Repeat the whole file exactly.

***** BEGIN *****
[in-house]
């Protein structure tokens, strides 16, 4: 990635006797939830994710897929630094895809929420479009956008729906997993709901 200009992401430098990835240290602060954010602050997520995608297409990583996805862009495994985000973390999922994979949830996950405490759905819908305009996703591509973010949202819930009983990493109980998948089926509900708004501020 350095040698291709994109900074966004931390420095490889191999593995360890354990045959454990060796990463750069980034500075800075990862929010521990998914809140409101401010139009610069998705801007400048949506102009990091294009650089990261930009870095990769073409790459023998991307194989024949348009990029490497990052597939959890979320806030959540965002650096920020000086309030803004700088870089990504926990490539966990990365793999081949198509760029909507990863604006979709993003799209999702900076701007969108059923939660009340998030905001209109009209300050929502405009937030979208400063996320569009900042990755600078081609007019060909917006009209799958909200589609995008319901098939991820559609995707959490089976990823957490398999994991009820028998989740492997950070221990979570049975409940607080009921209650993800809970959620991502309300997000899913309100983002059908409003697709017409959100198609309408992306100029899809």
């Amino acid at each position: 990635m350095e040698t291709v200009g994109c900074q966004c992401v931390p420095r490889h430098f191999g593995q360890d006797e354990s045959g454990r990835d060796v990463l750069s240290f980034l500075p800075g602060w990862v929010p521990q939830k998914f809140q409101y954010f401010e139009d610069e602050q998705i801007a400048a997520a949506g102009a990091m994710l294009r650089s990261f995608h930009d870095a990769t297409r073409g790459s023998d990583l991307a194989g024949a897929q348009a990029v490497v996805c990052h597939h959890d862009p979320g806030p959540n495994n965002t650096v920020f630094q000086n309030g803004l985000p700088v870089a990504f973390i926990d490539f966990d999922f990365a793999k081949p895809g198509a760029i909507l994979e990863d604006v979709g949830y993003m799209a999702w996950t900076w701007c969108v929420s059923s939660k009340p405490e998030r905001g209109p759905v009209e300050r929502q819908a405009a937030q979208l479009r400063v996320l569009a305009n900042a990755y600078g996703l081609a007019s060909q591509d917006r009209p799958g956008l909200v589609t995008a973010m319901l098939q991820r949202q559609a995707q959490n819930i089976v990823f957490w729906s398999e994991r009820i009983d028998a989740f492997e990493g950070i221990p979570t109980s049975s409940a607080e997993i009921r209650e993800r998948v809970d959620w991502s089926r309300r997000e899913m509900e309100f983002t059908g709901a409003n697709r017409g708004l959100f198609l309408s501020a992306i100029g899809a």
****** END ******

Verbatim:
[in-house]
């Protein structure tokens, strides 16, 4: 990635006797939830994710897929630094895809929420479009956008729906997993709901 200009992401430098990835240290602060954010602050997520995608297409990583996805862009495994985000973390999922994979949830996950405490759905819908305009996703591509973010949202819930009983990493109980998948089926509900708004501020 350095040698291709994109900074966004931390420095490889191999593995360890354990045959454990060796990463750069980034500075800075990862929010521990998914809140409101401010139009610069998705801007400048949506102009990091294009650089990261930009870095990769073409790459023998991307194989024949348009990029490497990052597939959890979320806030959540965002650096920020000086309030803004700088870089990504926990490539966990990365793999081949198509760029909507990863604006979709993003799209999702900076701007969108059923939660009340998030905001209109009209300050929502405009937030979208400063996320569009900042990755600078081609007019060909917006009209799958909200589609995008319901098939991820559609995707959490089976990823957490398999994991009820028998989740492997950070221990979570049975409940607080009921209650993800809970959620991502309300997000899913309100983002059908409003697709017409959100198609309408992306100029899809």
């Amino acid at each position: 990635m350095e040698t291709v200009g994109c900074q966004c992401v931390p420095r490889h430098f191999g593995q360890d006797e354990s045959g454990r990835d060796v990463l750069s240290f980034l500075p800075g602060w990862v929010p521990q939830k998914f809140q409101y954010f401010e139009d610069e602050q998705i801007a400048a997520a949506g102009a990091m994710l294009r650089s990261f995608h930009d870095a990769t297409r073409g790459s023998d990583l991307a194989g024949a897929q348009a990029v490497v996805c990052h597939h959890d862009p979320g806030p959540n495994n965002t650096v920020f630094q000086n309030g803004l985000p700088v870089a990504f973390i926990d490539f966990d999922f990365a793999k081949p895809g198509a760029i909507l994979e990863d604006v979709g949830y993003m799209a999702w996950t900076w701007c969108v929420s059923s939660k009340p405490e998030r905001g209109p759905v009209e300050r929502q819908a405009a937030q979208l479009r400063v996320l569009a305009n900042a990755y600078g996703l081609a007019s060909q591509d917006r009209p799958g956008l909200v589609t995008a973010m319901l098939q991820r949202q559609a995707q959490n819930i089976v990823f957490w729906s398999e994991r009820i009983d028998a989740f492997e990493g950070i221990p979570t109980s049975s409940a607080e997993i009921r209650e993800r998948v809970d959620w991502s089926r309300r997000e899913m509900e309100f983002t059908g709901a409003n697709r017409g708004l959100f198609l309408s501020a992306i100029g899809a």